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Page:Popular Science Monthly Volume 3.djvu/694

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THE POPULAR SCIENCE MONTHLY.

"The Italian naturalist, Filippi, discovered, in the blood of silkworms affected by this strange disease, pébrine, a multitude of cylindrical corpuscles, each of about 1/6000 of an inch long. These have been carefully studied by Lebert, and named by him Panhistophyton; for the reason that, in subjects in which the disease is strongly developed, the corpuscles swarm in every tissue and organ of the body, and even pass into the undeveloped eggs of the female moth. The French Government, alarmed by the continued ravages of the malady and the inefficiency of the remedies which had been suggested, dispatched M. Pasteur to study it, and the question has received its final settlement. It is now certain that this devastating, cholera-like pébrine is the effect of the growth and multiplication of the Panhistophyton in the silkworm. It is contagious and infectious, because the corpuscles of the Panhistophyton pass away from the bodies of the diseased caterpillars, directly or indirectly, to the alimentary canal of healthy silk-worms in their neighborhood; it is hereditary, because the corpuscles enter into the egg. There is not a single one of all the apparently capricious and unaccountable phenomena presented by the pébrine, but has received its explanation from the fact that the disease is the result of the presence of the microscopic organism Panhistophyton. M. Pasteur has devised a method of extirpating the disease, which has proved to be completely successful when properly carried out."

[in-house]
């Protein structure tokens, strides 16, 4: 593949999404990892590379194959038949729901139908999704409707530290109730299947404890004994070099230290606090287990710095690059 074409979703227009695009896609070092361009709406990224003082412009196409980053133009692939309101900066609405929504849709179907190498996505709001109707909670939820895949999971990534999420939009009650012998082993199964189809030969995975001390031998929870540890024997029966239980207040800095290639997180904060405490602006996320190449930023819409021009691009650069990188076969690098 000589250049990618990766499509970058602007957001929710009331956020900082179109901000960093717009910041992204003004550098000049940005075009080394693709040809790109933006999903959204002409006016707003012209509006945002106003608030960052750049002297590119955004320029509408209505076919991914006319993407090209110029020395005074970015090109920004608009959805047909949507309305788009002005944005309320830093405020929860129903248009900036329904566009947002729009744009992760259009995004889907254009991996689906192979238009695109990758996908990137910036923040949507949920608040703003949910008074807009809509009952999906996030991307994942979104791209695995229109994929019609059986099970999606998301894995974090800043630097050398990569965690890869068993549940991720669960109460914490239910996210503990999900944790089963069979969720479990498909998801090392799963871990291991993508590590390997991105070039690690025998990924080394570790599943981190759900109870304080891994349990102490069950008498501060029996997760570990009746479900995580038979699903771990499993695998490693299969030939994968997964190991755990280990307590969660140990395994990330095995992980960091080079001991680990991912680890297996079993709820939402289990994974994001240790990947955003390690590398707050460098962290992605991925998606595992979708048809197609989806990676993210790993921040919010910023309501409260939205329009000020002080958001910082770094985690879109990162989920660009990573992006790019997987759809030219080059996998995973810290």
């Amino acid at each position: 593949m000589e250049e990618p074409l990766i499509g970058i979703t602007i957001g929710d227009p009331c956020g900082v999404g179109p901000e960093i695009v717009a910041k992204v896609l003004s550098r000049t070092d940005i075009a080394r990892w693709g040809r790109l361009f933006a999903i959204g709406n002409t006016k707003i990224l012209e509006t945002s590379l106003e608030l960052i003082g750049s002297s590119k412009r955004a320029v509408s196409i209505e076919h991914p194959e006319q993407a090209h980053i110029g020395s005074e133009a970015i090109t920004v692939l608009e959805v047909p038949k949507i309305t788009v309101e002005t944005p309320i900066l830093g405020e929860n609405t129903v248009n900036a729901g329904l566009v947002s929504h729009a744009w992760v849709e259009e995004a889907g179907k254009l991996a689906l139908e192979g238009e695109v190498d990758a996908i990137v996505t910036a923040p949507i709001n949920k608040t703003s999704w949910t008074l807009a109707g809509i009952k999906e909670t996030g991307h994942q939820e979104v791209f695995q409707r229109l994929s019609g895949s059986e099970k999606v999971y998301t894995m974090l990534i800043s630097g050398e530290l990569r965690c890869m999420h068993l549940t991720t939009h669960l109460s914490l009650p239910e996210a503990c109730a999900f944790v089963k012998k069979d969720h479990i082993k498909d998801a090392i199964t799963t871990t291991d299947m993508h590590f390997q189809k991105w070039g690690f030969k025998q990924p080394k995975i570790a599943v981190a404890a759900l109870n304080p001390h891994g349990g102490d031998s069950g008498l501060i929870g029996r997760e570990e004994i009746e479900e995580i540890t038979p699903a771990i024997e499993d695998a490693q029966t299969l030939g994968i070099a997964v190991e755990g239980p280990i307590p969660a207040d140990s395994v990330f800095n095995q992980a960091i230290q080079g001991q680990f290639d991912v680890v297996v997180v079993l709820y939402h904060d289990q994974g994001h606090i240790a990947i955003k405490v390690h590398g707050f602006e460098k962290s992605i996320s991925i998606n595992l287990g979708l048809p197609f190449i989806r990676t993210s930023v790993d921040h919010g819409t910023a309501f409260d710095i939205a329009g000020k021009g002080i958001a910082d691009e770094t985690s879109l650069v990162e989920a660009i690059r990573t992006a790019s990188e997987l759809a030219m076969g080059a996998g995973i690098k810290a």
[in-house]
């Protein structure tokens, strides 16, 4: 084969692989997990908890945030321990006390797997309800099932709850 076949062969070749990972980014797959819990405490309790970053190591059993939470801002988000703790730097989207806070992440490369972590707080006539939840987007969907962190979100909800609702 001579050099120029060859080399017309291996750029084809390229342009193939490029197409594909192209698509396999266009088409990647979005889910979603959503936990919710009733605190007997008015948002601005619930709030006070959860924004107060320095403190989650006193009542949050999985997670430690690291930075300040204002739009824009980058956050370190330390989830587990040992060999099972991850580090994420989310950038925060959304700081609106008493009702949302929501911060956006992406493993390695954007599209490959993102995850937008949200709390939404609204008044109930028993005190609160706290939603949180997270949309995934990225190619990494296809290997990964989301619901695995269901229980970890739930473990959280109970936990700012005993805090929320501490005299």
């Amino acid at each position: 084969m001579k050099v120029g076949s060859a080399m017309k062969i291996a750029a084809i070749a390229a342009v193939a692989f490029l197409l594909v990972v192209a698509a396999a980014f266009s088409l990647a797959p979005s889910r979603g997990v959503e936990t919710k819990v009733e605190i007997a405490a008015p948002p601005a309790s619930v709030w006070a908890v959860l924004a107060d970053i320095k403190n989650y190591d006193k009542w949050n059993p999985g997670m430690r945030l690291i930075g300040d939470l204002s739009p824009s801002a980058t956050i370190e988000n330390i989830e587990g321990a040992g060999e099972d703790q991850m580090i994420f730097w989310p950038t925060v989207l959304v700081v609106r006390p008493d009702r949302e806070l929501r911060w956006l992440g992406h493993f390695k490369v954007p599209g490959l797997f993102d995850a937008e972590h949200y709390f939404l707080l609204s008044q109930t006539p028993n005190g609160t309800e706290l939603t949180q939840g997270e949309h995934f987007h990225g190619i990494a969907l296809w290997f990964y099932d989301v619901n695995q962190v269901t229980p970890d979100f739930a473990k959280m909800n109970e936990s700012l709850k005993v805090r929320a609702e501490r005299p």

MENTAL SCIENCE AND SOCIOLOGY.
By HERBERT SPENCER.

PROBABLY astonishment would make the reporters drop their pencils, were any member of Parliament to enunciate a psychological principle as justifying his opposition to a proposed measure. That some law of association of ideas, or some trait in emotional development, should be deliberately set forth as a sufficient ground for saying "ay" or "no" to a motion for second reading, would doubtless be too much for the gravity of legislators. And along with laughter from many there would come from a few cries of "question:" the entire irrelevancy to the matter in hand being conspicuous. It is true that during debates the possible behavior of citizens under the suggested arrangements is described. Evasions of this or that provision, difficulties in carrying it out, probabilities of resistance, connivance, corruption, etc., are urged; and these tacitly assert that the mind of man has certain characters, and under the conditions named is likely to act in certain ways. In other words, there is an implied recognition of the truth that the effects of a law will depend on the